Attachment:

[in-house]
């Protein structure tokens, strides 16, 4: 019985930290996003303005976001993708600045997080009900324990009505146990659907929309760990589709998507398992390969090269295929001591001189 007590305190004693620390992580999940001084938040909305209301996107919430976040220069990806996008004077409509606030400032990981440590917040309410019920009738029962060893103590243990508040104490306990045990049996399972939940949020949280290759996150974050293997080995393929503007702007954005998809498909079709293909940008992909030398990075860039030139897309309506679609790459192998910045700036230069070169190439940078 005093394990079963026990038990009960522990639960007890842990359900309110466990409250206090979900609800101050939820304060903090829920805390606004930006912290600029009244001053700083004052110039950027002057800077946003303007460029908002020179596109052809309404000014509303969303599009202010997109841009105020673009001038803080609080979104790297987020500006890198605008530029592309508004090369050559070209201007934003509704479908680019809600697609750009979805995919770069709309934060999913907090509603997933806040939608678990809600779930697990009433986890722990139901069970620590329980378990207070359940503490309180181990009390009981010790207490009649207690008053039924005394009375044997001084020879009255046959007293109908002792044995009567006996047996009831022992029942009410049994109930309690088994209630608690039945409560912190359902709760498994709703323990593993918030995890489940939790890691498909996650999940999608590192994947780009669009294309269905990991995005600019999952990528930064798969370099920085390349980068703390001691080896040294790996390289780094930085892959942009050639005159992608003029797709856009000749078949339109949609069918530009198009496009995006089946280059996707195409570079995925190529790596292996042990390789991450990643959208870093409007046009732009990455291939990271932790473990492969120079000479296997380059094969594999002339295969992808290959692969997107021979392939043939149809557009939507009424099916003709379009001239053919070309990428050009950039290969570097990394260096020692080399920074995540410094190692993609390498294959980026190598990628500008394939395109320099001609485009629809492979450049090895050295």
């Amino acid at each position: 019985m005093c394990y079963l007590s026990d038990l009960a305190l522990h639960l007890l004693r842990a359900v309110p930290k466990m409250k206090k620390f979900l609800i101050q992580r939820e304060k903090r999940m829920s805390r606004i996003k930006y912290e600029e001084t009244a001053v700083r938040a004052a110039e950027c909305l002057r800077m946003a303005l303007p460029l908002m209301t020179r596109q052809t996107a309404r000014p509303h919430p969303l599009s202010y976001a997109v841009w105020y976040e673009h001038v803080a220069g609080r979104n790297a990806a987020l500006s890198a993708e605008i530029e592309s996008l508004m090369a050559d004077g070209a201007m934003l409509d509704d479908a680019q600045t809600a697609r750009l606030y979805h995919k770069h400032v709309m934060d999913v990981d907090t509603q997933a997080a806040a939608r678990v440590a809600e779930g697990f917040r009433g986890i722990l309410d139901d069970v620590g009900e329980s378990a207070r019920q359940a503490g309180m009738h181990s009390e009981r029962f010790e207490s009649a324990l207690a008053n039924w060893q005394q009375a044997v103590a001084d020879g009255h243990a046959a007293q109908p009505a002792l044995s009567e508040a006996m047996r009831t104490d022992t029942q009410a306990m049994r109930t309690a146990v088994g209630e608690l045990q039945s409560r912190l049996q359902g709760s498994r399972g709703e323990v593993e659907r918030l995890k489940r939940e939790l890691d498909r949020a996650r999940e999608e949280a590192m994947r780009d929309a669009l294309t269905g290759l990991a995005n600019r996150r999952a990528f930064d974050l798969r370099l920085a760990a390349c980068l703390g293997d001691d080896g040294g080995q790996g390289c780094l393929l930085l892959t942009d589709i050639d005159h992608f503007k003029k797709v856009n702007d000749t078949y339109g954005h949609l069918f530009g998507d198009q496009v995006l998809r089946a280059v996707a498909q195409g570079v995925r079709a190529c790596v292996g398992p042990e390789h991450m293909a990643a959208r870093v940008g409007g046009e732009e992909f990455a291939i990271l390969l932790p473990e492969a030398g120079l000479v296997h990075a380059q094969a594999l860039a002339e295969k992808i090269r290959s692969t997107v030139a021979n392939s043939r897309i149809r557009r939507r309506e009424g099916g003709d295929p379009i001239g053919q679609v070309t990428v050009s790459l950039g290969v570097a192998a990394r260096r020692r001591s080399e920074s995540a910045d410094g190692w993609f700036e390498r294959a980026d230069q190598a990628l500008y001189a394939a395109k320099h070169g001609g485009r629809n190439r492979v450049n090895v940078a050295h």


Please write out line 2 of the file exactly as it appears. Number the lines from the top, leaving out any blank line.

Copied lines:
């Protein structure tokens, strides 16, 4: 019985930290996003303005976001993708600045997080009900324990009505146990659907929309760990589709998507398992390969090269295929001591001189 007590305190004693620390992580999940001084938040909305209301996107919430976040220069990806996008004077409509606030400032990981440590917040309410019920009738029962060893103590243990508040104490306990045990049996399972939940949020949280290759996150974050293997080995393929503007702007954005998809498909079709293909940008992909030398990075860039030139897309309506679609790459192998910045700036230069070169190439940078 005093394990079963026990038990009960522990639960007890842990359900309110466990409250206090979900609800101050939820304060903090829920805390606004930006912290600029009244001053700083004052110039950027002057800077946003303007460029908002020179596109052809309404000014509303969303599009202010997109841009105020673009001038803080609080979104790297987020500006890198605008530029592309508004090369050559070209201007934003509704479908680019809600697609750009979805995919770069709309934060999913907090509603997933806040939608678990809600779930697990009433986890722990139901069970620590329980378990207070359940503490309180181990009390009981010790207490009649207690008053039924005394009375044997001084020879009255046959007293109908002792044995009567006996047996009831022992029942009410049994109930309690088994209630608690039945409560912190359902709760498994709703323990593993918030995890489940939790890691498909996650999940999608590192994947780009669009294309269905990991995005600019999952990528930064798969370099920085390349980068703390001691080896040294790996390289780094930085892959942009050639005159992608003029797709856009000749078949339109949609069918530009198009496009995006089946280059996707195409570079995925190529790596292996042990390789991450990643959208870093409007046009732009990455291939990271932790473990492969120079000479296997380059094969594999002339295969992808290959692969997107021979392939043939149809557009939507009424099916003709379009001239053919070309990428050009950039290969570097990394260096020692080399920074995540410094190692993609390498294959980026190598990628500008394939395109320099001609485009629809492979450049090895050295």